The first three courses will be offered on Jan. 16 and 17 at the College of the Redwoods downtown Eureka campus, Kraft reported. The course subject titles are Prime and Subcontract Relations, Submitting Winning Bids and Project Management and Construction Methods.


Kraft said the effort grew out of Caltrans' discovery that, since the 1996 passage of Proposition 209 – which eliminated the use of race and gender in higher education and state contracts and hiring decisions – the percentage of women and minority-owned businesses awarded Caltrans contracts have dwindled to the single digits.


There also are few Lake County businesses that receive the grants, Kraft added.


To improve those numbers, Kraft said Caltrans has invested in 10 small business development centers throughout California – which are aligned with Caltrans districts – to offer free educational workshops and counseling services to qualified disadvantaged businesses.


While most people think only of roads and asphalt when they think of Caltrans contracts, Kraft said the agency's needs go far beyond those basics.


He compared the variety of service and equipment needs to the needs of a film crew coming to town – saying there also is a need for architectural and engineering design, hazardous waste removal, escrow services, aircraft rental, tree trimming, vehicle repair and maintenance, caterers, hotels, office supplies, even information technology consulting.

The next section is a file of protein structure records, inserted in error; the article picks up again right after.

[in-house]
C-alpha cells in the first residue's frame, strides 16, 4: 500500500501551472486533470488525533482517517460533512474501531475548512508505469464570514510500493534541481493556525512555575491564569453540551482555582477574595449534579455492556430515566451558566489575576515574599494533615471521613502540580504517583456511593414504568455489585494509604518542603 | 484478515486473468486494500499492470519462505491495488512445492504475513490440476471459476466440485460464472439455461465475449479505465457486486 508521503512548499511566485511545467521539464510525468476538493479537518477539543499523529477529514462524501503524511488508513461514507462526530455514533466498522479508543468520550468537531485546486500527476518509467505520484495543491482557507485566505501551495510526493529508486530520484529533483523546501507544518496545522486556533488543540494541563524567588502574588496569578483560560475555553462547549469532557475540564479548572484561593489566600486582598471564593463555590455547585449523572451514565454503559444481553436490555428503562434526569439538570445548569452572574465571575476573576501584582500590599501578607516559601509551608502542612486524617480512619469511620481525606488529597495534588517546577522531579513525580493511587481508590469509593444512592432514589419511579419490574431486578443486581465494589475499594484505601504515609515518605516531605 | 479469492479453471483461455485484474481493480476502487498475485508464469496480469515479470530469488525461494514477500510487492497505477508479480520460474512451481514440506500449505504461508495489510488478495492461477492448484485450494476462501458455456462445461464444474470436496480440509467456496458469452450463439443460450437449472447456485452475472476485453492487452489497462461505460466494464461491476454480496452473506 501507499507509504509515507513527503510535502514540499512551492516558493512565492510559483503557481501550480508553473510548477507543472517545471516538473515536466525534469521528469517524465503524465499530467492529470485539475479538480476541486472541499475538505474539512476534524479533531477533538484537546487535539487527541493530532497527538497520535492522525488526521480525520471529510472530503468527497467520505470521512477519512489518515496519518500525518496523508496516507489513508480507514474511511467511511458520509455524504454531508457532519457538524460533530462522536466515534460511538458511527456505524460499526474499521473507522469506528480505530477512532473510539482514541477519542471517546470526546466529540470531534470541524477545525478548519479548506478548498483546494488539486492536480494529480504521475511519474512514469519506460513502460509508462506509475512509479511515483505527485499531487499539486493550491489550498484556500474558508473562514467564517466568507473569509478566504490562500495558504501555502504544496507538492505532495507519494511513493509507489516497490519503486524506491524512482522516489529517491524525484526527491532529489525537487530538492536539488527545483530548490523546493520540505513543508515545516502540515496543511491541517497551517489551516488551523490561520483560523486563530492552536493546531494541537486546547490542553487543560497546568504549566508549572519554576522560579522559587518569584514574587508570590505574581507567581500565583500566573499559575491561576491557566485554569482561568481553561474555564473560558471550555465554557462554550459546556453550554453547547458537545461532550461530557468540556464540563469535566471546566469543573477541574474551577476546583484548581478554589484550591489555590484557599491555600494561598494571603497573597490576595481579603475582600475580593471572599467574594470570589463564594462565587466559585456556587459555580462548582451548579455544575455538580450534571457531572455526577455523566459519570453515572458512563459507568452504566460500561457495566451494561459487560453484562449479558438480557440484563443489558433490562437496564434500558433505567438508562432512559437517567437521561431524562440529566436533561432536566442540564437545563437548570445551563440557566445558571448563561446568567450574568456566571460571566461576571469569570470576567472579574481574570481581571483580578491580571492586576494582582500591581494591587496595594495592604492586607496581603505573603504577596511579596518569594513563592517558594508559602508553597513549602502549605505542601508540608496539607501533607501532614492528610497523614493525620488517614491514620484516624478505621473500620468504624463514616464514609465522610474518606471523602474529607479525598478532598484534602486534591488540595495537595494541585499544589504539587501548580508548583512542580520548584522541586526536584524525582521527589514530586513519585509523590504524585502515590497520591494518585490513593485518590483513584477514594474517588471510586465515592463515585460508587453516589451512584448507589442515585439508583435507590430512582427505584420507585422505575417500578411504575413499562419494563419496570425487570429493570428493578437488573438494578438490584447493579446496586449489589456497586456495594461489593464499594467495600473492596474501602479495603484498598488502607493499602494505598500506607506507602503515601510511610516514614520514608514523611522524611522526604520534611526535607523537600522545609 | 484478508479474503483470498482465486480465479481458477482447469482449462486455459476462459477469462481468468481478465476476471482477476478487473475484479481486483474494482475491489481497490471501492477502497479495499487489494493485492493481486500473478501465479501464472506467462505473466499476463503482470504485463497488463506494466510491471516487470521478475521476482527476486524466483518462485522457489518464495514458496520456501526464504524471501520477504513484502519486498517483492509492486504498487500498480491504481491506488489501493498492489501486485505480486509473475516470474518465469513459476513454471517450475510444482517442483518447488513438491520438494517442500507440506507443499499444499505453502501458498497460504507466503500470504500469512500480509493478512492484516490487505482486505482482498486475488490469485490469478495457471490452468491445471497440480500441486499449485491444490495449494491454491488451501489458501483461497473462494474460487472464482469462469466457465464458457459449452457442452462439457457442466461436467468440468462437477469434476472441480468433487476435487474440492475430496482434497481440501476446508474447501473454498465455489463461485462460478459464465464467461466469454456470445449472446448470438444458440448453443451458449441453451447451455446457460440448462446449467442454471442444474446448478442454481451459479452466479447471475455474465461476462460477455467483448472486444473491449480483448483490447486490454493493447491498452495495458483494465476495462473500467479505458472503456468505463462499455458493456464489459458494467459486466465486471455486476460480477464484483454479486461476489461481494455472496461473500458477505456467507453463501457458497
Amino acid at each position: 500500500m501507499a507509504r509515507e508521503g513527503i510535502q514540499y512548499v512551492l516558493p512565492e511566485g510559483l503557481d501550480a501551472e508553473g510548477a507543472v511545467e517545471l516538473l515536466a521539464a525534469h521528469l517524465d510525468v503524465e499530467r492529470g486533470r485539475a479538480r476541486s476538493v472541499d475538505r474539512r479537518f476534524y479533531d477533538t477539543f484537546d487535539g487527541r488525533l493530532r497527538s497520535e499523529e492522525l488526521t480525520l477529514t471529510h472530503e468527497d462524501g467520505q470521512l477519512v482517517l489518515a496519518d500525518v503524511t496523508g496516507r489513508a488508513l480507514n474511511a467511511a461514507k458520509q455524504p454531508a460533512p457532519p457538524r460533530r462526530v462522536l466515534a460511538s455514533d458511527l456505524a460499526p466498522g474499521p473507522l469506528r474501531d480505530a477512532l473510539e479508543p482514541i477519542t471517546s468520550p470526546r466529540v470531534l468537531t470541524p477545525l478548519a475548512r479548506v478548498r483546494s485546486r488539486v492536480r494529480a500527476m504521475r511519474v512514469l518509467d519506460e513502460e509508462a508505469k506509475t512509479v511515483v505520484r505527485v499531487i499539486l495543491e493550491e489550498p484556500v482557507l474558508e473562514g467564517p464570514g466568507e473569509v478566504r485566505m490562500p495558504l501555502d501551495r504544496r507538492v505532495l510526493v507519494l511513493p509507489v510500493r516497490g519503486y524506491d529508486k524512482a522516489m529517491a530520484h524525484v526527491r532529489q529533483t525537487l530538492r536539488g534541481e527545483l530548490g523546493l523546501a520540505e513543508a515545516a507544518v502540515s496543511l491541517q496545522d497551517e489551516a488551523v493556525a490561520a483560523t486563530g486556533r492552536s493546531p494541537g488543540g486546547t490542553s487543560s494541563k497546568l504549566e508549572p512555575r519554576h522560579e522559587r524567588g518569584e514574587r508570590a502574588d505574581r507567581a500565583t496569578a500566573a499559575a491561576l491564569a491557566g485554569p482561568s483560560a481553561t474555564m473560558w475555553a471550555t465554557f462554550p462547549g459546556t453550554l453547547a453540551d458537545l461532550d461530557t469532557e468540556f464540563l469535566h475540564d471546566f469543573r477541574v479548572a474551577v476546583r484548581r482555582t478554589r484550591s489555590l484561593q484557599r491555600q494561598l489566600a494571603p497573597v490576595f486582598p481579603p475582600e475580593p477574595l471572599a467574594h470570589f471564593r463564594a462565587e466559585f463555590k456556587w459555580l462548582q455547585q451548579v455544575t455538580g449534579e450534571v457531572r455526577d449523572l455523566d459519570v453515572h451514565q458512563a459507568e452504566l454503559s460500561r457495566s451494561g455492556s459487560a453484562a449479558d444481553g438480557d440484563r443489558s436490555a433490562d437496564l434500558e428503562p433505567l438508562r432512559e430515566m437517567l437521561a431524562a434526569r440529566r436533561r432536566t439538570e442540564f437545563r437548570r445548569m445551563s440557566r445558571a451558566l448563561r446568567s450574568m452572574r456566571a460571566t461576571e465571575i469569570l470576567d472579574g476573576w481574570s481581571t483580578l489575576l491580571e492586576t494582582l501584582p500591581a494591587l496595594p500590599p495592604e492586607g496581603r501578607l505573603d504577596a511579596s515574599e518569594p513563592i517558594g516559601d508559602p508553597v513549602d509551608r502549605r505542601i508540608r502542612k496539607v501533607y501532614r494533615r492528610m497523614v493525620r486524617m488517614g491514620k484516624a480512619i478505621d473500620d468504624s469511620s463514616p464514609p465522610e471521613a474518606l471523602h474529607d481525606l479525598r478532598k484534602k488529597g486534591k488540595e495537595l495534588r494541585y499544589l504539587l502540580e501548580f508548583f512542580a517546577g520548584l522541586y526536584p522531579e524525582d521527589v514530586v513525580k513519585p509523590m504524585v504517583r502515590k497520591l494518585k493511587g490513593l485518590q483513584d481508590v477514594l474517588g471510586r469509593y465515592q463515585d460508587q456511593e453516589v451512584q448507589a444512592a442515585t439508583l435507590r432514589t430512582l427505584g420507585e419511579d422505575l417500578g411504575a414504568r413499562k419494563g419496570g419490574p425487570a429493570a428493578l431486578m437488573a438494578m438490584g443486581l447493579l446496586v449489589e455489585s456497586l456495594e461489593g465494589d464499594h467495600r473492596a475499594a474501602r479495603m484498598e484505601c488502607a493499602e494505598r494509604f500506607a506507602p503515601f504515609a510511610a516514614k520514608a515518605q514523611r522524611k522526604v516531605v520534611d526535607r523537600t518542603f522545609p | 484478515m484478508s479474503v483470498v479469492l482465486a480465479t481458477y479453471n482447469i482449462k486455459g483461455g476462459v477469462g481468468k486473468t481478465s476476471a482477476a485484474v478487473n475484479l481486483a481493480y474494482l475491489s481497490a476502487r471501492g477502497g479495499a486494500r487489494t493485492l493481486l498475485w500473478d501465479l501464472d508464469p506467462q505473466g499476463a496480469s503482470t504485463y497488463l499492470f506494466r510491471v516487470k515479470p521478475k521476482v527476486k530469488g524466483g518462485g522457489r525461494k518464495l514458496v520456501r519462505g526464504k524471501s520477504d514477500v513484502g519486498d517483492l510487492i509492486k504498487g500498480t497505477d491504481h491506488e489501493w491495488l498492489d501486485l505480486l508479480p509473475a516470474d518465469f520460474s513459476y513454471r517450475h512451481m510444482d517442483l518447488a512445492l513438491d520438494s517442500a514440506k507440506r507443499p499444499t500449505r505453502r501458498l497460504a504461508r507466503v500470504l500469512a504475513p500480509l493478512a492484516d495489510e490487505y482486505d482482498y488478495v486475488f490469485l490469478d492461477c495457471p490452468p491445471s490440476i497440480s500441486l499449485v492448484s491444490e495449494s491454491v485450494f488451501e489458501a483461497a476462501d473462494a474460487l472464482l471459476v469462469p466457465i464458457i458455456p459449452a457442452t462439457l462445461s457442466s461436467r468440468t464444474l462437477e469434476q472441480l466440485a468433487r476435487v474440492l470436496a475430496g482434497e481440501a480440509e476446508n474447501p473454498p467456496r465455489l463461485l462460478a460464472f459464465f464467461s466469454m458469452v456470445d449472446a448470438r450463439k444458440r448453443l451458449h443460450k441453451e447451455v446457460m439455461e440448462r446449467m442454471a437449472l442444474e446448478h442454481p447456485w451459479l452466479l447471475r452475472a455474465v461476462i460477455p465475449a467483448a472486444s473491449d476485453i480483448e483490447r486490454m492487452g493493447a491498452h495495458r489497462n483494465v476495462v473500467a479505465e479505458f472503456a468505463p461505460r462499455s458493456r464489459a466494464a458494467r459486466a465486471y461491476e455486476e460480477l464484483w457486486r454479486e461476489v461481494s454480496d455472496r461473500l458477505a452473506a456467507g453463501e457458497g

Major commodities used by Caltrans are computers, janitorial supplies, metal fabrication, construction supplies, paint, fence and chain link, heavy equipment and all types of traffic signs and cones, he added.


Making the effort to go through the workshops and become more competitive as a prospective service provider is worth it, said Kraft. “What the businesses that do this find is that after the first contract or two they have really good margins.”


Kraft said now is a good time for interested businesses to prepare for the possibility of contracting with Caltrans. “Because of the transportation bonds passed by the state recently, there's about 60 percent more money that's going to be spent by Caltrans over the next seven or eight years, so it's a large piece of business that's coming down the pike.”


The California Construction Contracting Program reports that over the next year Caltrans anticipates receiving more than $3 billion in federal transportation funding and $3.5 billion in state funding.


The North Coast Small Business Development Center will offer the workshop portion of the program from Eureka, but Kraft said there are future plans to bring some of the counseling services to Ukiah to better accommodate Lake and Mendocino businesses.


Participants will learn how to become more competitive when applying for Caltrans contracts, will be trained in the necessary paperwork, find out how to become certified as disadvantaged businesses and Caltrans vendors, and learn to understand the requirements of accepting Caltrans dollars – such as the prevailing wage requirement, Kraft said. “A business needs to be pretty well organized.”


The North Coast Small Business Development Center's Eureka office is a newly designated “Plan Room” – where a running log of regional Caltrans Requests For Proposals that are currently waiting for bids is kept, according to Kraft.


The center also has contracted with a consultant who will hold appointments on a monthly basis in Mendocino County to offer extra help to North Coast businesses.